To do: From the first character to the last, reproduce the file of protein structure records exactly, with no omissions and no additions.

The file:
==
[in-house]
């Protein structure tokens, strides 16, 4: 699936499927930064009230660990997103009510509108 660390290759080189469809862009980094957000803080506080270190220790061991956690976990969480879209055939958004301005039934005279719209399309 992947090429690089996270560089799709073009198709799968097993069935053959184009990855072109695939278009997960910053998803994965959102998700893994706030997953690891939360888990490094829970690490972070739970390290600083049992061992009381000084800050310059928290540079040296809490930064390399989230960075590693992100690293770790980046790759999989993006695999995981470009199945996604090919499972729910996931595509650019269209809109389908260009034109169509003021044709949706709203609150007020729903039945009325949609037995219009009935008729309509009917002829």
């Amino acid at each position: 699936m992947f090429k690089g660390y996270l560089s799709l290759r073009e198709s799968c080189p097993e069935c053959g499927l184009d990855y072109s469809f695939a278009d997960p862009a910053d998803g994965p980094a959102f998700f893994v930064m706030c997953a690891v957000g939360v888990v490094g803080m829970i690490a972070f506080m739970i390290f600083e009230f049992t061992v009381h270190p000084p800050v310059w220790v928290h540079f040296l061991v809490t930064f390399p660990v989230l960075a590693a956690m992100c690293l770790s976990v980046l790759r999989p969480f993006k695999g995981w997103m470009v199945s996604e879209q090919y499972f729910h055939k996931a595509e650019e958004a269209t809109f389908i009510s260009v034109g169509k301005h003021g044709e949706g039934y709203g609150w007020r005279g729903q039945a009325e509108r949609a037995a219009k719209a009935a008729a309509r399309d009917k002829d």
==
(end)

[in-house]
């Protein structure tokens, strides 16, 4: 699936499927930064009230660990997103009510509108 660390290759080189469809862009980094957000803080506080270190220790061991956690976990969480879209055939958004301005039934005279719209399309 992947090429690089996270560089799709073009198709799968097993069935053959184009990855072109695939278009997960910053998803994965959102998700893994706030997953690891939360888990490094829970690490972070739970390290600083049992061992009381000084800050310059928290540079040296809490930064390399989230960075590693992100690293770790980046790759999989993006695999995981470009199945996604090919499972729910996931595509650019269209809109389908260009034109169509003021044709949706709203609150007020729903039945009325949609037995219009009935008729309509009917002829």
């Amino acid at each position: 699936m992947f090429k690089g660390y996270l560089s799709l290759r073009e198709s799968c080189p097993e069935c053959g499927l184009d990855y072109s469809f695939a278009d997960p862009a910053d998803g994965p980094a959102f998700f893994v930064m706030c997953a690891v957000g939360v888990v490094g803080m829970i690490a972070f506080m739970i390290f600083e009230f049992t061992v009381h270190p000084p800050v310059w220790v928290h540079f040296l061991v809490t930064f390399p660990v989230l960075a590693a956690m992100c690293l770790s976990v980046l790759r999989p969480f993006k695999g995981w997103m470009v199945s996604e879209q090919y499972f729910h055939k996931a595509e650019e958004a269209t809109f389908i009510s260009v034109g169509k301005h003021g044709e949706g039934y709203g609150w007020r005279g729903q039945a009325e509108r949609a037995a219009k719209a009935a008729a309509r399309d009917k002829d």